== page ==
Below is a brief glance at what you’ll find in the May/June 2014 issue.  The Estate Planner – May/June 2014
Valuing LLC interests: How to lose in Tax Court
After the IRS determined that an estate had underreported the value of its interest in a limited liability company (LLC), it assessed an estate tax deficiency. The estate responded with a new appraisal, prepared by another professional appraiser, which valued the LLC interest at a figure that was lower than what was reported on the estate tax return. The estate sought a refund. While the Tax Court seemed sympathetic to part of the estate’s argument, it ultimately refused to admit the second appraisal into evidence at least partly because the second appraiser wasn’t available to testify in support. This article emphasizes the importance of having a valuation supported by a qualified valuation expert. A sidebar discusses how LLCs and family limited partnerships (FLPs) can save taxes.
Should you keep your trust a secret?
Worried that the prospect of a large inheritance might harm their children’s work ethic, some people establish “quiet trusts,” also known as “silent trusts.” In other words, they leave significant sums in trust for their children; they just don’t tell them about it. But this article lists several disadvantages of this approach. It argues that an “incentive trust,” which is known to the beneficiaries and which specifies conditions they must meet to be eligible for distributions, can do a better job of encouraging a sense of responsibility.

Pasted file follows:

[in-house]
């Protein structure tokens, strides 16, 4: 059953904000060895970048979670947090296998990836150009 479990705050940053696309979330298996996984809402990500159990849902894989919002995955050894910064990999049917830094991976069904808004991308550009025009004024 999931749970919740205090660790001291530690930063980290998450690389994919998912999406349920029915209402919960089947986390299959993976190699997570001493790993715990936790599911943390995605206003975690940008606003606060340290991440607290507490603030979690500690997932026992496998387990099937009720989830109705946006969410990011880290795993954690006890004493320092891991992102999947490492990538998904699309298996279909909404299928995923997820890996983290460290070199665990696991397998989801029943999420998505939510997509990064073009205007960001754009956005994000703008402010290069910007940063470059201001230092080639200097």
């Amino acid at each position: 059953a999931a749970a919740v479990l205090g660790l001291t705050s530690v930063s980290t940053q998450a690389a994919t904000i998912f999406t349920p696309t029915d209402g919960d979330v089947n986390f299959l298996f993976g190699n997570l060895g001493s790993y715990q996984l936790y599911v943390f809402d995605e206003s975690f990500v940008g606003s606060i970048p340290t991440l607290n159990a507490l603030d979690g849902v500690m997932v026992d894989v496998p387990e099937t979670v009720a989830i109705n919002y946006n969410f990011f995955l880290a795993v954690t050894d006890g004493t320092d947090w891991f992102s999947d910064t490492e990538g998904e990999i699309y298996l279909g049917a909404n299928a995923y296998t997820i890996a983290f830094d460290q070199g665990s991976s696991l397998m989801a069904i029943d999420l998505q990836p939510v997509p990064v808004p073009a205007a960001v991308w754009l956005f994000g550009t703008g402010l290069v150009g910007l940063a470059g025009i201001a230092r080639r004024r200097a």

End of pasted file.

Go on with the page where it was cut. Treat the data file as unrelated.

Preservation effort: A “stretch IRA” can maximize your IRA’s benefits
Structuring an IRA as a “stretch IRA” can preserve its benefits for many years — and can benefit both one’s estate and retirement plans. This article takes a closer look at the ins and outs of stretch IRAs, showing how the beneficiary can enjoy tax advantages by having distributions based on his or her own, presumably longer, life expectancy, rather than the distribution period that applied to the deceased. To avoid having the beneficiary immediately empty the account — thus defeating the purpose of a stretch IRA — a “conduit trust” can be set up.
Estate Planning Red Flag: You hold joint title to property with a relative or friend
Owning assets jointly with one or more children or other heirs is a common estate planning “shortcut.” But like many shortcuts, it can produce unintended — and costly — consequences, such as unnecessary taxes, creditor claims, and loss of control. This article notes that one or more properly drafted trusts can avoid each of these problems without the need for probate.